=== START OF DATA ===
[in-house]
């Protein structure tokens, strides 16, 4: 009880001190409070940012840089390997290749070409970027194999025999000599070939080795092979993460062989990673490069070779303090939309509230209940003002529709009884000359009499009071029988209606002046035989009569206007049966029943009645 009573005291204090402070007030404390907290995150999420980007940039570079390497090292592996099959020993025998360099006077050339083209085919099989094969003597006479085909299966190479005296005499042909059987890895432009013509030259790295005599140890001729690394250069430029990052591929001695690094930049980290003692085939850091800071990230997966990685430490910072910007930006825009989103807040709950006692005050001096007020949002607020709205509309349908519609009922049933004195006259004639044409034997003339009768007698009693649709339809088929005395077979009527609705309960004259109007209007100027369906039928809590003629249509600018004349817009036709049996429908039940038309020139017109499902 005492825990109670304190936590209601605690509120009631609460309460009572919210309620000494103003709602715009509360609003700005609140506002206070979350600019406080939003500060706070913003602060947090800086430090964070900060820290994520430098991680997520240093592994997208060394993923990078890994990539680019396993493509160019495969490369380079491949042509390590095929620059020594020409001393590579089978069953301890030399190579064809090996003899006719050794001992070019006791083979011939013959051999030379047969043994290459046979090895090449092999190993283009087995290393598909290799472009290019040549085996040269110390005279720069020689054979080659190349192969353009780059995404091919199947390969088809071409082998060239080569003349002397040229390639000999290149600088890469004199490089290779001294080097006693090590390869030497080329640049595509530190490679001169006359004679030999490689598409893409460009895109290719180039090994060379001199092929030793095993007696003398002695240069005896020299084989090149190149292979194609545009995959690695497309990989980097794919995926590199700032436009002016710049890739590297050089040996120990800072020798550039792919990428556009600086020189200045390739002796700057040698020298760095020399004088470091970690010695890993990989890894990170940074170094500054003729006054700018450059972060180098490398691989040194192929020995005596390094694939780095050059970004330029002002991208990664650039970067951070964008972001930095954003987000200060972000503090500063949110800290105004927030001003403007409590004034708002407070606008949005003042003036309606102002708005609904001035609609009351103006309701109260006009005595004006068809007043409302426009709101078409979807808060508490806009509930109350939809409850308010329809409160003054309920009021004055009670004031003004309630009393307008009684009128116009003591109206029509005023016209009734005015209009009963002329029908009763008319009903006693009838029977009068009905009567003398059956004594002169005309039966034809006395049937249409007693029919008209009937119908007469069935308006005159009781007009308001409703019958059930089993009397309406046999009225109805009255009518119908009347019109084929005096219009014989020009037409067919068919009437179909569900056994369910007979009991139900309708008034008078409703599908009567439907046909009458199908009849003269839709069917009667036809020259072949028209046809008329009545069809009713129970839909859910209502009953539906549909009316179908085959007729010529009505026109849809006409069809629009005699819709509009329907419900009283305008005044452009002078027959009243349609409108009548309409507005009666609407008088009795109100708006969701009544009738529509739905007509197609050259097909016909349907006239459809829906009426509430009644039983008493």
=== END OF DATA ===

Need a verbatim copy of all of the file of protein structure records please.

[in-house]
């Protein structure tokens, strides 16, 4: 009880001190409070940012840089390997290749070409970027194999025999000599070939080795092979993460062989990673490069070779303090939309509230209940003002529709009884000359009499009071029988209606002046035989009569206007049966029943009645 009573005291204090402070007030404390907290995150999420980007940039570079390497090292592996099959020993025998360099006077050339083209085919099989094969003597006479085909299966190479005296005499042909059987890895432009013509030259790295005599140890001729690394250069430029990052591929001695690094930049980290003692085939850091800071990230997966990685430490910072910007930006825009989103807040709950006692005050001096007020949002607020709205509309349908519609009922049933004195006259004639044409034997003339009768007698009693649709339809088929005395077979009527609705309960004259109007209007100027369906039928809590003629249509600018004349817009036709049996429908039940038309020139017109499902 005492825990109670304190936590209601605690509120009631609460309460009572919210309620000494103003709602715009509360609003700005609140506002206070979350600019406080939003500060706070913003602060947090800086430090964070900060820290994520430098991680997520240093592994997208060394993923990078890994990539680019396993493509160019495969490369380079491949042509390590095929620059020594020409001393590579089978069953301890030399190579064809090996003899006719050794001992070019006791083979011939013959051999030379047969043994290459046979090895090449092999190993283009087995290393598909290799472009290019040549085996040269110390005279720069020689054979080659190349192969353009780059995404091919199947390969088809071409082998060239080569003349002397040229390639000999290149600088890469004199490089290779001294080097006693090590390869030497080329640049595509530190490679001169006359004679030999490689598409893409460009895109290719180039090994060379001199092929030793095993007696003398002695240069005896020299084989090149190149292979194609545009995959690695497309990989980097794919995926590199700032436009002016710049890739590297050089040996120990800072020798550039792919990428556009600086020189200045390739002796700057040698020298760095020399004088470091970690010695890993990989890894990170940074170094500054003729006054700018450059972060180098490398691989040194192929020995005596390094694939780095050059970004330029002002991208990664650039970067951070964008972001930095954003987000200060972000503090500063949110800290105004927030001003403007409590004034708002407070606008949005003042003036309606102002708005609904001035609609009351103006309701109260006009005595004006068809007043409302426009709101078409979807808060508490806009509930109350939809409850308010329809409160003054309920009021004055009670004031003004309630009393307008009684009128116009003591109206029509005023016209009734005015209009009963002329029908009763008319009903006693009838029977009068009905009567003398059956004594002169005309039966034809006395049937249409007693029919008209009937119908007469069935308006005159009781007009308001409703019958059930089993009397309406046999009225109805009255009518119908009347019109084929005096219009014989020009037409067919068919009437179909569900056994369910007979009991139900309708008034008078409703599908009567439907046909009458199908009849003269839709069917009667036809020259072949028209046809008329009545069809009713129970839909859910209502009953539906549909009316179908085959007729010529009505026109849809006409069809629009005699819709509009329907419900009283305008005044452009002078027959009243349609409108009548309409507005009666609407008088009795109100708006969701009544009738529509739905007509197609050259097909016909349907006239459809829906009426509430009644039983008493």